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MAY 28. Ord time. B. Wk 8. Fri. Mk.11. 11-26

Updated: Sep 5

After he had been acclaimed by the crowds, Jesus entered Jerusalem and went into the Temple. He looked all round him, but as it was now late, he went out to Bethany with the Twelve.


Next day as they were leaving Bethany, he felt hungry. Seeing a fig tree in leaf some distance away, he went to see if he could find any fruit on it, but when he came up to it he found nothing but leaves; for it was not the season for figs. And he addressed the fig tree. ‘May no one ever eat fruit from you again’ he said. And his disciples heard him say this.


So they reached Jerusalem and he went into the Temple and began driving out those who were selling and buying there; he upset the tables of the money changers and the chairs of those who were selling pigeons. Nor would he allow anyone to carry anything through the Temple. And he taught them and said, ‘Does not scripture say: My house will be called a house of prayer for all the peoples? But you have turned it into a robbers’ den.’ This came to the ears of the chief priests and the scribes, and they tried to find some way of doing away with him; they were afraid of him because the people were carried away by his teaching. And when evening came he went out of the city.


Next morning, as they passed by, they saw the fig tree withered to the roots. Peter remembered. ‘Look, Rabbi,’ he said to Jesus, ‘the fig tree you cursed has withered away.’ Jesus answered, ‘Have faith in God. I tell you solemnly, if anyone says to this mountain, “Get up and throw yourself into the sea,” with no hesitation in his heart but believing what he says will happen, it will be done for him. I tell you therefore: everything you ask and pray for, believe you have it already, and it will be yours. And when you stand in prayer, forgive whatever you have against anybody, so that your Father in heaven may forgive your failings too. But if you do not forgive, your Father in heaven will not forgive your failings either.’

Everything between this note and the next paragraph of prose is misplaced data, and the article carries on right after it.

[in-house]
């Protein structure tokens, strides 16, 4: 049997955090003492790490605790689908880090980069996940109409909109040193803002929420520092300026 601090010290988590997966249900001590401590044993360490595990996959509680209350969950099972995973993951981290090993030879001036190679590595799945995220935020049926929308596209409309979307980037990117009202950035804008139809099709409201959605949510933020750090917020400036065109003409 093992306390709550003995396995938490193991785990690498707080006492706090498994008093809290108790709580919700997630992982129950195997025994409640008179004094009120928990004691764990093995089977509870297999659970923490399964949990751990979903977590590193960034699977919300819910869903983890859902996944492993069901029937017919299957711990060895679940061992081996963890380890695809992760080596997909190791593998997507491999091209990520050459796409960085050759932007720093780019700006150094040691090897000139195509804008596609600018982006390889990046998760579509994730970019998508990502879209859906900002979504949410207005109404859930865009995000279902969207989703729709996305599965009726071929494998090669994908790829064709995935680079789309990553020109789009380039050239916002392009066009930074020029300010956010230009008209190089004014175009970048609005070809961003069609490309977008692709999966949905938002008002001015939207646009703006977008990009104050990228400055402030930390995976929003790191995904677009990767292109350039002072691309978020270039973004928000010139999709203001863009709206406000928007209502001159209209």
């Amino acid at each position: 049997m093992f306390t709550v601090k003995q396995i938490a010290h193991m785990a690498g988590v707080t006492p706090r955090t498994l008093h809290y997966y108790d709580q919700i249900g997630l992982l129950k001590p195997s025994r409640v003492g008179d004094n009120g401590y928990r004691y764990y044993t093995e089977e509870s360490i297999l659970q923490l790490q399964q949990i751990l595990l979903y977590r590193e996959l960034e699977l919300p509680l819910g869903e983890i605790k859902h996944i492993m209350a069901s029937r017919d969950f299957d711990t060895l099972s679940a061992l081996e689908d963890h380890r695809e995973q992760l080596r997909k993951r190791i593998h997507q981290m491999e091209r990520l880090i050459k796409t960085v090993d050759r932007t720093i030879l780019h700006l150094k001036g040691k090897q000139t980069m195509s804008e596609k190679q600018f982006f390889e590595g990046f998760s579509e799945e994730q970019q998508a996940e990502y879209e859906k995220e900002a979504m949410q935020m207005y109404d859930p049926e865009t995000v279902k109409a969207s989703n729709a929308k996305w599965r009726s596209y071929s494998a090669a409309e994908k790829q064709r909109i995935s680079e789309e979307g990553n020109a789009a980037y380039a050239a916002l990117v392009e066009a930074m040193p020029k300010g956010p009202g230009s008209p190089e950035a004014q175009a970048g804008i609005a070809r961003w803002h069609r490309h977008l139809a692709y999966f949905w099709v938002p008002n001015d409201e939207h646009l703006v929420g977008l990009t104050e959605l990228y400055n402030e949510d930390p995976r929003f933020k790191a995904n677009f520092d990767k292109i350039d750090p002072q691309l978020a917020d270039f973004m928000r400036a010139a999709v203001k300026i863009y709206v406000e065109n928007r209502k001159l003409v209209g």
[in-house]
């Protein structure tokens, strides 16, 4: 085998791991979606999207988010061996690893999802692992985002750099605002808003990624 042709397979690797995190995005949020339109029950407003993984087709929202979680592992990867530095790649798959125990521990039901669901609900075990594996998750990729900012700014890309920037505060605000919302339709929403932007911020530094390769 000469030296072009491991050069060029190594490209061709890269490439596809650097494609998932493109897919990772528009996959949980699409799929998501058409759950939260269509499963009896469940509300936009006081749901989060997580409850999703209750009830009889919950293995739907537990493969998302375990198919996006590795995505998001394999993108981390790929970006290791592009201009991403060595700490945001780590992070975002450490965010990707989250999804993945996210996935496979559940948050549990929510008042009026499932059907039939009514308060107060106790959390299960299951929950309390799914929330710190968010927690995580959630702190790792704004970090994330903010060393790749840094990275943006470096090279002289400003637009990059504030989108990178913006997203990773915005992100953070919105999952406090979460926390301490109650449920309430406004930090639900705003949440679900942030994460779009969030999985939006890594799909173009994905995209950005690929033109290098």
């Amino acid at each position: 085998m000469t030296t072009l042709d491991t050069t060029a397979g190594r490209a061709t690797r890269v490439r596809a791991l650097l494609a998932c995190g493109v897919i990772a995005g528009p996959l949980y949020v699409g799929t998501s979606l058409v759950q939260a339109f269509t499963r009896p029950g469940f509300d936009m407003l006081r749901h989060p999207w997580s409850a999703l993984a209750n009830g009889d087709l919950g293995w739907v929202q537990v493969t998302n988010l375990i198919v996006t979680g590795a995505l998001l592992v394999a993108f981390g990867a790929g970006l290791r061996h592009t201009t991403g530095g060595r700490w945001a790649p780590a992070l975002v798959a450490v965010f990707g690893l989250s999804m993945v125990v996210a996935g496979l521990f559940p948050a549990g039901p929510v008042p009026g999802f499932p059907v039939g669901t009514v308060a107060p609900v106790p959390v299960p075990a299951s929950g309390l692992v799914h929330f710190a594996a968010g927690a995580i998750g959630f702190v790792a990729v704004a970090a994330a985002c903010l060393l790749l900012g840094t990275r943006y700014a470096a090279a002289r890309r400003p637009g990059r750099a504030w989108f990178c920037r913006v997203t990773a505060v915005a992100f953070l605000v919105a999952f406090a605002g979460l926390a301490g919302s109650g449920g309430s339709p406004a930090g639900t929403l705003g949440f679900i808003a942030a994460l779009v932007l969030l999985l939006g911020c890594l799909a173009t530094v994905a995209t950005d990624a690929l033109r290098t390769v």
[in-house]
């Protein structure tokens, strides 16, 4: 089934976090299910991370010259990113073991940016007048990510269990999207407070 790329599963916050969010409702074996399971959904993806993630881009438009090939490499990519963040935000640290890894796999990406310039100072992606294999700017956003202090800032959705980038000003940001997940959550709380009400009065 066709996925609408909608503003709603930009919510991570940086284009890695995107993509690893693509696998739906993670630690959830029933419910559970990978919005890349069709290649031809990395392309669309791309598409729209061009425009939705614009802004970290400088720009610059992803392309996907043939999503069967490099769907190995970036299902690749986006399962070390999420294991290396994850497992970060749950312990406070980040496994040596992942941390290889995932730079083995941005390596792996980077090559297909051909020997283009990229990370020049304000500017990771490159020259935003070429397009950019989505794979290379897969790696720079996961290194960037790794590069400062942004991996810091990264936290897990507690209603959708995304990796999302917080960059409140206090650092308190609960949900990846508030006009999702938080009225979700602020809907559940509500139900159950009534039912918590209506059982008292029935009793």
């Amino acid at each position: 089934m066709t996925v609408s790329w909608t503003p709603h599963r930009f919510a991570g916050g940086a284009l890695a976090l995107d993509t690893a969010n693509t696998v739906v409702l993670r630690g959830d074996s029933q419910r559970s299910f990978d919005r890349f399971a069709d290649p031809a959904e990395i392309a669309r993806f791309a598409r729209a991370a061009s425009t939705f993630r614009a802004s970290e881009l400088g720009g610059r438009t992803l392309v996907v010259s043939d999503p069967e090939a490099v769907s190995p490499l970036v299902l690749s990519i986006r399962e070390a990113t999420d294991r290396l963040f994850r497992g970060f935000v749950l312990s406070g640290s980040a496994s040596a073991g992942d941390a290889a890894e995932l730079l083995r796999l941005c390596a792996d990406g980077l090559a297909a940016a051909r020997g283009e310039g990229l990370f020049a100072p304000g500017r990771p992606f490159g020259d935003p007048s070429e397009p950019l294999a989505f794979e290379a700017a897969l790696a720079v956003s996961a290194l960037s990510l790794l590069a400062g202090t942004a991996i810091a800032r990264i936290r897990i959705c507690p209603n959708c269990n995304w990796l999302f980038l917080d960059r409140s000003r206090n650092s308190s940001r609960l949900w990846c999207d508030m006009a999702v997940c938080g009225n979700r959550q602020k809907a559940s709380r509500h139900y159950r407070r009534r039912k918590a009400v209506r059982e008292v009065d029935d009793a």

Christ came among us as a teacher, and it is important to recognise this truth, particularly in this example of the fig tree. He was looking from fruit; - but he made the strange comment he was looking for fruit, even though he knew it was not the right time of year to expect it.


Notice how the disciples heard his statement ‘you will never bear fruit again’. The lesson here was not about getting figs off fig trees, but rather about the power of prayer, and how his disciples had access to this power when they were carrying out their mission!


When the disciples saw the fig tree the next morning it was withered to the roots” so the lesson was obvious; - the tree has been healthy and full of leaves, and the next day it was withered away; - solely as a result of Christ’s prayer. And He went on to make it clear he was teaching them about prayer when he said: “Have faith in God. I tell you solemnly, if anyone says to this mountain, “Get up and throw yourself into the sea,” with no hesitation in his heart but believing that what he says will happen, it will be done for him.


Then he went on to reveal the sentiments one had to have when one is praying; - “When you stand in prayer, forgive whatever you have against anybody, so that your Father in heaven may forgive your failings too.


Christ was teaching his disciples the necessity of prayer, and the sentiments one has to have,

and even in clearing the temple, the message was the same: “My house is a house of prayer!”


Gospel Acclamation cf.Jn15:16


Alleluia, alleluia!

I have chosen you from the world, says the Lord,

to go and bear fruit that will last.

Alleluia!


First reading Ecclesiasticus 44:1,9-13 Let us praise illustrious men


Let us praise illustrious men,

our ancestors in their successive generations.

Some have left no memory,

and disappeared as though they had not existed,

they are now as though they had never been,

and so too, their children after them.


But here is a list of generous men

whose good works have not been forgotten.

In their descendants there remains

a rich inheritance born of them.

Their descendants stand by the covenants

and, thanks to them, so do their children’s children.

Their offspring will last for ever,

their glory will not fade.







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